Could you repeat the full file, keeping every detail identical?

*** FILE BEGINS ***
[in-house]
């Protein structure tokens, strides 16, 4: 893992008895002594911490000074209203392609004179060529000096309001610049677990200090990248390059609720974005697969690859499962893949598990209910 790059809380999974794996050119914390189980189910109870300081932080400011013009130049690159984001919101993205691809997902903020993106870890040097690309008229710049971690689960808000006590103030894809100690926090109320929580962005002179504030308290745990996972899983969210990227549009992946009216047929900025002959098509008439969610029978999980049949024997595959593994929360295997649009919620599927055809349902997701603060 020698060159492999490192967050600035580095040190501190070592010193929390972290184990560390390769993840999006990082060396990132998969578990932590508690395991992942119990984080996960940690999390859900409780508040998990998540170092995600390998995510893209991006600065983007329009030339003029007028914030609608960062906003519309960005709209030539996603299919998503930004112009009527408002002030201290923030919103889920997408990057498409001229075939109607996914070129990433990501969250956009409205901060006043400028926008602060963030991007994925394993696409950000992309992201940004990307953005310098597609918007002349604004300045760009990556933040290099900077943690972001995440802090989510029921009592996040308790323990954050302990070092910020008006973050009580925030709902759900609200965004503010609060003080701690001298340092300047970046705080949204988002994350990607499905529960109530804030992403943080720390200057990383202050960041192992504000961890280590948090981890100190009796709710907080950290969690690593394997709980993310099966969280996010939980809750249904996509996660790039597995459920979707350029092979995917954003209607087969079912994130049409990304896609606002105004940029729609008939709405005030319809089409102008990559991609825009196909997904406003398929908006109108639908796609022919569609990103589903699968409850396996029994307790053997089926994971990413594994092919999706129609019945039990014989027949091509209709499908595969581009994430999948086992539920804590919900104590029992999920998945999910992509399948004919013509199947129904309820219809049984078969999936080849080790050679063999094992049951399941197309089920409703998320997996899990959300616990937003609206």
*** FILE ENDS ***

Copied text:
[in-house]
């Protein structure tokens, strides 16, 4: 893992008895002594911490000074209203392609004179060529000096309001610049677990200090990248390059609720974005697969690859499962893949598990209910 790059809380999974794996050119914390189980189910109870300081932080400011013009130049690159984001919101993205691809997902903020993106870890040097690309008229710049971690689960808000006590103030894809100690926090109320929580962005002179504030308290745990996972899983969210990227549009992946009216047929900025002959098509008439969610029978999980049949024997595959593994929360295997649009919620599927055809349902997701603060 020698060159492999490192967050600035580095040190501190070592010193929390972290184990560390390769993840999006990082060396990132998969578990932590508690395991992942119990984080996960940690999390859900409780508040998990998540170092995600390998995510893209991006600065983007329009030339003029007028914030609608960062906003519309960005709209030539996603299919998503930004112009009527408002002030201290923030919103889920997408990057498409001229075939109607996914070129990433990501969250956009409205901060006043400028926008602060963030991007994925394993696409950000992309992201940004990307953005310098597609918007002349604004300045760009990556933040290099900077943690972001995440802090989510029921009592996040308790323990954050302990070092910020008006973050009580925030709902759900609200965004503010609060003080701690001298340092300047970046705080949204988002994350990607499905529960109530804030992403943080720390200057990383202050960041192992504000961890280590948090981890100190009796709710907080950290969690690593394997709980993310099966969280996010939980809750249904996509996660790039597995459920979707350029092979995917954003209607087969079912994130049409990304896609606002105004940029729609008939709405005030319809089409102008990559991609825009196909997904406003398929908006109108639908796609022919569609990103589903699968409850396996029994307790053997089926994971990413594994092919999706129609019945039990014989027949091509209709499908595969581009994430999948086992539920804590919900104590029992999920998945999910992509399948004919013509199947129904309820219809049984078969999936080849080790050679063999094992049951399941197309089920409703998320997996899990959300616990937003609206």